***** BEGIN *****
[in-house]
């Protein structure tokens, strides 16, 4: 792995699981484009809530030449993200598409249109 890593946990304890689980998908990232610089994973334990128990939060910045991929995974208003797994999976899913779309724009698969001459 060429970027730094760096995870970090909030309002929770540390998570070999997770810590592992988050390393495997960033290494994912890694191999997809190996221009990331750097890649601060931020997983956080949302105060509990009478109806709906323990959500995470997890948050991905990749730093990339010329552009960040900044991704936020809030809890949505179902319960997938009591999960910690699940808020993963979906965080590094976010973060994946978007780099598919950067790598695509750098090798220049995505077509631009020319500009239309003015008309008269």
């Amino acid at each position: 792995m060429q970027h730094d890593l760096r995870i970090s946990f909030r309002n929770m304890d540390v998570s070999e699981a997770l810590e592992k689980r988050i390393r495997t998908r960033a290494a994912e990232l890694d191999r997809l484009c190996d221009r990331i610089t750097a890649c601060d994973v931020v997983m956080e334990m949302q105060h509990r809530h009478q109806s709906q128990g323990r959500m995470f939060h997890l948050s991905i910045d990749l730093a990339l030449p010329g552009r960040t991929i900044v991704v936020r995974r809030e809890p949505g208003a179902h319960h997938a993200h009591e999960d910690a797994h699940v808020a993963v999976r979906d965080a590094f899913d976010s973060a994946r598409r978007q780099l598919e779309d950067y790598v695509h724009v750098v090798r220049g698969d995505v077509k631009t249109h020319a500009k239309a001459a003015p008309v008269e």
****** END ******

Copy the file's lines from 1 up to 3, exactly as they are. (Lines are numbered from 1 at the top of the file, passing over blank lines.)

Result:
[in-house]
């Protein structure tokens, strides 16, 4: 792995699981484009809530030449993200598409249109 890593946990304890689980998908990232610089994973334990128990939060910045991929995974208003797994999976899913779309724009698969001459 060429970027730094760096995870970090909030309002929770540390998570070999997770810590592992988050390393495997960033290494994912890694191999997809190996221009990331750097890649601060931020997983956080949302105060509990009478109806709906323990959500995470997890948050991905990749730093990339010329552009960040900044991704936020809030809890949505179902319960997938009591999960910690699940808020993963979906965080590094976010973060994946978007780099598919950067790598695509750098090798220049995505077509631009020319500009239309003015008309008269």
């Amino acid at each position: 792995m060429q970027h730094d890593l760096r995870i970090s946990f909030r309002n929770m304890d540390v998570s070999e699981a997770l810590e592992k689980r988050i390393r495997t998908r960033a290494a994912e990232l890694d191999r997809l484009c190996d221009r990331i610089t750097a890649c601060d994973v931020v997983m956080e334990m949302q105060h509990r809530h009478q109806s709906q128990g323990r959500m995470f939060h997890l948050s991905i910045d990749l730093a990339l030449p010329g552009r960040t991929i900044v991704v936020r995974r809030e809890p949505g208003a179902h319960h997938a993200h009591e999960d910690a797994h699940v808020a993963v999976r979906d965080a590094f899913d976010s973060a994946r598409r978007q780099l598919e779309d950067y790598v695509h724009v750098v090798r220049g698969d995505v077509k631009t249109h020319a500009k239309a001459a003015p008309v008269e």